Associated Press On Paidcritics.com
Posted on July 19, 2006 by webteam
From the Associated Press:
Activists say that, after a year’s worth of Web-based Wal-Mart bashing, they’re winning a public relations battle against the world’s largest retailer. The company says, though, that every week 127 million shoppers endorse the way it does business.
Experts declare there is no clear winner – and that the public will soon tune out the chatter.
“When you get to the point where you have escalating blog wars, it gets to be a little like political ad campaign season. I use my remote to mute every single one of those ads,” said Patricia Edwards, who helps manage retail funds for Wentworth, Hauser and Violich investment counselors.
Unions last year launched two political-style campaign groups to malign Wal-Mart over business practices they say treat workers poorly. Wal-Mart supporters have countered with their own attacks, questioning the union’s motives.
The brawl is escalating.
Paidcritics.com was started last week by Working Families for Wal-Mart, a group funded primarily by Wal-Mart, to reveal “the real motives of the union leaders behind the campaign against Wal-Mart”.
It described one of its leading critics, Andrew Grossman of union-backed Wal-Mart Watch, as “a political operative with a checkered past” in a section called “Paid Critic of the Week.” The site also lambasted Wayne Hanley, head of the Canadian chapter of the United Food and Commercial Workers union.
In response, union-funded WakeUpWalMart.com started its own Web site Tuesday, http://www.abunchofgreedyrightwingliarswhoworkforwalmart.com, which attacks the retailer’s public relations and lobbying figures.
“These great guys who love to stretch the truth (or what mom called liars) honed their special Wal-Mart skills on an array of right wing political campaigns,” the web site reads.
In a letter to Democratic members of Congress about Wal-Mart’s efforts, the group said the attacks were reminiscent of a campaign by a pro-Bush group, Swift Boat Veterans for Truth, that questioned Sen. John Kerry’s Vietnam War military record during the 2004 presidential race.
Reputation management expert Steven Silvers said paidcritics.com was “a name-calling, nastily aggressive little Web site” that marked an escalation in Wal-Mart’s battle with critics.
“The company’s latest move comes right out of the Swift Boat playbook. And it could become standard procedure for other corporations that find themselves in the center of public controversy,” Silvers, a 25-year veteran of reputation management at Denver-based GBSM, Inc., wrote in his blog Scatterbox.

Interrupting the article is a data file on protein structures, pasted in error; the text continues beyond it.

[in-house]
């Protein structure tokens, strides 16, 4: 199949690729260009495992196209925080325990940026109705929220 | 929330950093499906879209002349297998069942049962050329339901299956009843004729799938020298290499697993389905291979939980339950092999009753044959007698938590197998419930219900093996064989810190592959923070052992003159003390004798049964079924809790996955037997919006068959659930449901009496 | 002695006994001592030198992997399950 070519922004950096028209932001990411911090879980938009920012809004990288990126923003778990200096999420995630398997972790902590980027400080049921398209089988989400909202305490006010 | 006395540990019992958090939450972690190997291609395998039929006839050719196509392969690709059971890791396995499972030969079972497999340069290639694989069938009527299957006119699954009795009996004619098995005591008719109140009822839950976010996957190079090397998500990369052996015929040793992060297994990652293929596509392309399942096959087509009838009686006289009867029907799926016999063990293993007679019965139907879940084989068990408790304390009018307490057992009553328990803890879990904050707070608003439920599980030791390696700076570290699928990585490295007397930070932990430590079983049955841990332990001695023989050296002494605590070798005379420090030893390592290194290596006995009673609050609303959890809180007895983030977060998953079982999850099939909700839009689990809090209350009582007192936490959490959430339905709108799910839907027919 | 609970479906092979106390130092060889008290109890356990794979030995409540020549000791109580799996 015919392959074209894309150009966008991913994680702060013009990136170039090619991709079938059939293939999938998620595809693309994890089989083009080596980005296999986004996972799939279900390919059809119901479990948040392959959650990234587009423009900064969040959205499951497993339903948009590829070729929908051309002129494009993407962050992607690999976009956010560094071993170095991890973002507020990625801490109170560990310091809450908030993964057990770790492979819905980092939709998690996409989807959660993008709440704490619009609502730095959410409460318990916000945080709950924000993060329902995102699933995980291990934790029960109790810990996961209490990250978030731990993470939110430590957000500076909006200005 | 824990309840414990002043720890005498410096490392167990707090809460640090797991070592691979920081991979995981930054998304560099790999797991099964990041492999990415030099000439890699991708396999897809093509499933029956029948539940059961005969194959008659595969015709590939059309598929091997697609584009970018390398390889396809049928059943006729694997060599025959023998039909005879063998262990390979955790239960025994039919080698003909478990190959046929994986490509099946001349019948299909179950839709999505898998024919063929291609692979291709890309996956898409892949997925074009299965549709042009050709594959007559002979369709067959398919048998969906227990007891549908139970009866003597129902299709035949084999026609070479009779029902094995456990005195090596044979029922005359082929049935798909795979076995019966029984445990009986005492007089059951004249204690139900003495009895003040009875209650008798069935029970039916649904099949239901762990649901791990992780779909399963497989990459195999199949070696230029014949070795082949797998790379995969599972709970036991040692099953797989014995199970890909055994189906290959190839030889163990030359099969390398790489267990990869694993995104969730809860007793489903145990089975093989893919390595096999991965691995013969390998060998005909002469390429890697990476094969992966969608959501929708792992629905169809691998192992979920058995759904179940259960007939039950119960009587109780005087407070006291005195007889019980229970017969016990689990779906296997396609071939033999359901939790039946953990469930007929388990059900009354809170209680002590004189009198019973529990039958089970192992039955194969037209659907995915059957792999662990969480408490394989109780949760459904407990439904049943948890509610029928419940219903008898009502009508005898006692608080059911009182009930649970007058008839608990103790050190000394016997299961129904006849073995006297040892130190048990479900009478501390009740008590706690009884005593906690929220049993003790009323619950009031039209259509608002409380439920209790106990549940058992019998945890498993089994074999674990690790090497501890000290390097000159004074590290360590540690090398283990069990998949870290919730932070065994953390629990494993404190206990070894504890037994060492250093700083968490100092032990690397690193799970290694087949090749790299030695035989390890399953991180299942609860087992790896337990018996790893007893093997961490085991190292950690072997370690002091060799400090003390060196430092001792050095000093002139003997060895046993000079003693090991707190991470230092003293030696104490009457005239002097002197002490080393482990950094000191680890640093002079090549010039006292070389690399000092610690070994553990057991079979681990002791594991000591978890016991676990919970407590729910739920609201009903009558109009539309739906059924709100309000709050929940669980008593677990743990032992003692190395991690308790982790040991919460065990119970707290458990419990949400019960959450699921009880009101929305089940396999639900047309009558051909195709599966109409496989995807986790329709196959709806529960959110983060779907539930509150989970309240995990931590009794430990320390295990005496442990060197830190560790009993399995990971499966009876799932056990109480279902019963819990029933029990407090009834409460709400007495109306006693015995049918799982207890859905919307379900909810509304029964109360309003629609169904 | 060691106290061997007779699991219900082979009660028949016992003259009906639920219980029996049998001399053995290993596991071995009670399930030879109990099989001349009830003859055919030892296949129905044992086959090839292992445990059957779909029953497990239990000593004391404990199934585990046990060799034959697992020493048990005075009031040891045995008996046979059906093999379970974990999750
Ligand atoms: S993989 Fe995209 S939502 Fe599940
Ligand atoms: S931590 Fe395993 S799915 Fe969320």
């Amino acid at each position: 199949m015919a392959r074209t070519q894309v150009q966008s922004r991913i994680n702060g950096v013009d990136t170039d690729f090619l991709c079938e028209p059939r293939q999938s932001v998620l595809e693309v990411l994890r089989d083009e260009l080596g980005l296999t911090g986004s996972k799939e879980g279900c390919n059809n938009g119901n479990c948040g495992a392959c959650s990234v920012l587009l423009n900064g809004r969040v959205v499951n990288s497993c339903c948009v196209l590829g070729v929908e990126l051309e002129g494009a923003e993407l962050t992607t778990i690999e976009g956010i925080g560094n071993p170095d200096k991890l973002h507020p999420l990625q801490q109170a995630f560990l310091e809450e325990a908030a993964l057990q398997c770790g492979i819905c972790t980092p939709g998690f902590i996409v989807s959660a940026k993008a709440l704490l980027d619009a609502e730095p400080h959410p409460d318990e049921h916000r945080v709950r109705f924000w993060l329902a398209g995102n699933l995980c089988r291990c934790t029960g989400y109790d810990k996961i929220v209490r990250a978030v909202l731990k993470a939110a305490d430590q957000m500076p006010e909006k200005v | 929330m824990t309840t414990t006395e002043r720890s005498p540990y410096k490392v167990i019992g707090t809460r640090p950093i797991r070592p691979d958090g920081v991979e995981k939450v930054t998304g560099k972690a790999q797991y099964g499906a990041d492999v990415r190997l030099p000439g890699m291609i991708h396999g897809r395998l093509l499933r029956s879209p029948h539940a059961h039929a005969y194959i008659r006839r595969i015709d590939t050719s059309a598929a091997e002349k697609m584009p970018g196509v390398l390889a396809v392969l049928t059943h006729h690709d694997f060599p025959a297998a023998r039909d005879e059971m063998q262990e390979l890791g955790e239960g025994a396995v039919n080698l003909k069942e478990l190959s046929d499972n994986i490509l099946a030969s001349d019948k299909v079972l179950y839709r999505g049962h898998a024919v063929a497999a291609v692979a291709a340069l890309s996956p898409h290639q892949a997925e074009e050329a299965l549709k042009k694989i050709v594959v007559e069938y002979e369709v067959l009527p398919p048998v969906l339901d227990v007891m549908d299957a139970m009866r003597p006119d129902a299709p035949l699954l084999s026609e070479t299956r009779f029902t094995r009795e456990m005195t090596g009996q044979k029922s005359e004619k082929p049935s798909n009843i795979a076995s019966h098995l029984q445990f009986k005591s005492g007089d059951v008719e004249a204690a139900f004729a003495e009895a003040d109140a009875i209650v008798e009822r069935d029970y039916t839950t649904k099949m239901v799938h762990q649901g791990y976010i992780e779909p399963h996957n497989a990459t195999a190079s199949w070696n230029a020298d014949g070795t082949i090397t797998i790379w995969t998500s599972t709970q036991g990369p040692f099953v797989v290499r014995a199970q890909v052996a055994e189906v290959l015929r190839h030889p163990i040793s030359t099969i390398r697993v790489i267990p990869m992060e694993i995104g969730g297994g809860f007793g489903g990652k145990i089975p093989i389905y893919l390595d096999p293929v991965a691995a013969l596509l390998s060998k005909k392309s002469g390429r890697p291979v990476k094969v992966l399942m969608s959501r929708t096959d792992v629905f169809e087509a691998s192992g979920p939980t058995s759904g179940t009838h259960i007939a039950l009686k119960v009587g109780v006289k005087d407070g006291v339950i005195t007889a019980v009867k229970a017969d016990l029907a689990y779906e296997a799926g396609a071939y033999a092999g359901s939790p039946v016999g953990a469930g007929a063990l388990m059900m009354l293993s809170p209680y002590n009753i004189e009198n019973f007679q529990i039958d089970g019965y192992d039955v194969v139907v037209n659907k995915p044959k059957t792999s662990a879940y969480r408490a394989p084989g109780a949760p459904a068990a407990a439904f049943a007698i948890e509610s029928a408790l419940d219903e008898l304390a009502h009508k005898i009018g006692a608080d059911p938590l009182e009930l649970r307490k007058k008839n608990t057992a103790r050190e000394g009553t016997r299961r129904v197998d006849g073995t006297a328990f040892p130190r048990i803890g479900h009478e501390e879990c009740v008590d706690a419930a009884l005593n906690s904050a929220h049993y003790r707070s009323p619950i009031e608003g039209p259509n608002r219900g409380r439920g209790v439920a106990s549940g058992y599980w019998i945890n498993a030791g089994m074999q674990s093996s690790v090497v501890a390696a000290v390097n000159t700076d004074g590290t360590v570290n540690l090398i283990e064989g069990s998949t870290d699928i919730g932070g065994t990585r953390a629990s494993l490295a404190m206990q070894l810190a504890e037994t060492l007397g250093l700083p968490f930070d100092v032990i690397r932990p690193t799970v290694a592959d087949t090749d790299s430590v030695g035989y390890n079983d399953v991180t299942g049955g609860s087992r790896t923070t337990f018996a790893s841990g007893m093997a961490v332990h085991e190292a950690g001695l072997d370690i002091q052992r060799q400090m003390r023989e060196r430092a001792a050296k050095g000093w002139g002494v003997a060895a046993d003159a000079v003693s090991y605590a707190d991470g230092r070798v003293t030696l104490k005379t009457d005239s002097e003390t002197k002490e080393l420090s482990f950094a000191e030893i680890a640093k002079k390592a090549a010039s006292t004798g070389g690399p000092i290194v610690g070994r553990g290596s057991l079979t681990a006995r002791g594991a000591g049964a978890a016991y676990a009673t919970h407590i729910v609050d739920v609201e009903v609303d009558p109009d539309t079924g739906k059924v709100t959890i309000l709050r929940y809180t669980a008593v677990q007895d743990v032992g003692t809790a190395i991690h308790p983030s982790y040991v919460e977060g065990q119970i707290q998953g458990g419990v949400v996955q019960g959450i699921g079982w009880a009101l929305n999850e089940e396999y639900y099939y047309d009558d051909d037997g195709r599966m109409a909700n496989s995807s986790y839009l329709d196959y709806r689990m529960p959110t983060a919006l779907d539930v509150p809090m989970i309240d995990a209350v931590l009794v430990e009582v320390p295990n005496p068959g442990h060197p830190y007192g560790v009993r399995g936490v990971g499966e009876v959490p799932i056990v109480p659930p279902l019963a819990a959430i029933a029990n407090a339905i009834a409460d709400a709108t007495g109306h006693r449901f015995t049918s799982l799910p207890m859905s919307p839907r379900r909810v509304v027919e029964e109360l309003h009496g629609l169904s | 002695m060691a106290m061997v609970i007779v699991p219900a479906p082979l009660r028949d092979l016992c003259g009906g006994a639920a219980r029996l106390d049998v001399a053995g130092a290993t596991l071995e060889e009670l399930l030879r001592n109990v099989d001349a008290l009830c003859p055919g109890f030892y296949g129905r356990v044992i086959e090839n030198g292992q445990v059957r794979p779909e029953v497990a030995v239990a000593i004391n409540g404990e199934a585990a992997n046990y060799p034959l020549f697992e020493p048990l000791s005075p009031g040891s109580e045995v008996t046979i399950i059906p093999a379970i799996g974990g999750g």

Both sides claim to score points. Union groups decry what they call Wal-Mart’s low wages, poor health benefits and destruction of local economies. Wal-Mart says it creates jobs, provides low-cost insurance for employees and saves the average family $2,300 a year by keeping prices low.
“The jury is still out,” said Paul Argenti, professor of corporate communication and reputation management at the Tuck School of Business at Dartmouth University.
Both sides have been going at each other since two unions launched separate campaigns in spring 2005 to pressure Wal-Mart for change after failing for years to organize its stores. WakeUpWalMart.com is funded by the United Food and Commercial Workers and Wal-Mart Watch is backed by the Service Employees International Union.
Wal-Mart in response hired a team of about 35 consultants at Edelman, listed by Sourcewatch.org as the world’s largest independently owned public relations company, as well as lobbyists in Washington.
It has also launched a number of initiatives, including adding more affordable health care plans for employees as low as $11 a month, adopting ambitious environmental goals and boosting diversity among employees and its sea of suppliers.
“At this point I would certainly say that we are gaining ground,” Wal-Mart spokeswoman Sarah Clark said.
“From our standpoint, 127 million customers shop at our stores in the U.S. every week. We know many of them value the savings, the job opportunities and the charitable giving we provide their communities,” Clark said.
Argenti said Wal-Mart has gotten better at defending itself since last year. But he said the paidcritics.com site was an ill-advised political attack campaign that reacts to the critics rather than taking the initiative.
“It’s a really bad idea. What companies need to do is to rise above the argument and set your own agenda,” Argenti said.
Wal-Mart Watch said the new site raised questions about Wal-Mart’s public commitments. It pointed to a critical entry about Arizona’s Attorney General Terry Goddard that it said contradicted Wal-Mart’s public pledge to work with Goddard’s office.
Wal-Mart made that pledge after Goddard sued the retailer and another company this month for allegedly overcharging customers and failing to post prices. The paidcritics.com site says Goddard “must be getting a little nervous” ahead of elections and added that he “steals a few headlines by haranguing Wal-Mart”.
Wal-Mart’s Clark said Working Families for Wal-Mart, which made the Goddard comment, is a separate and independent group.
The group has a steering committee headed by former Atlanta mayor and civil rights leader Andrew Young, but the operations are run by a staff housed in Edelman offices.
At least one steering committee member, filmmaker Ron Galloway, had doubts about the strategy. He said he preferred to focus on the facts of Wal-Mart’s case.
“I still think that it is a sub-optimal strategy to personalize all this. I think the facts are in Wal-Mart’s favor and that’s just not part of the battle I’m interested in joining,” Galloway said.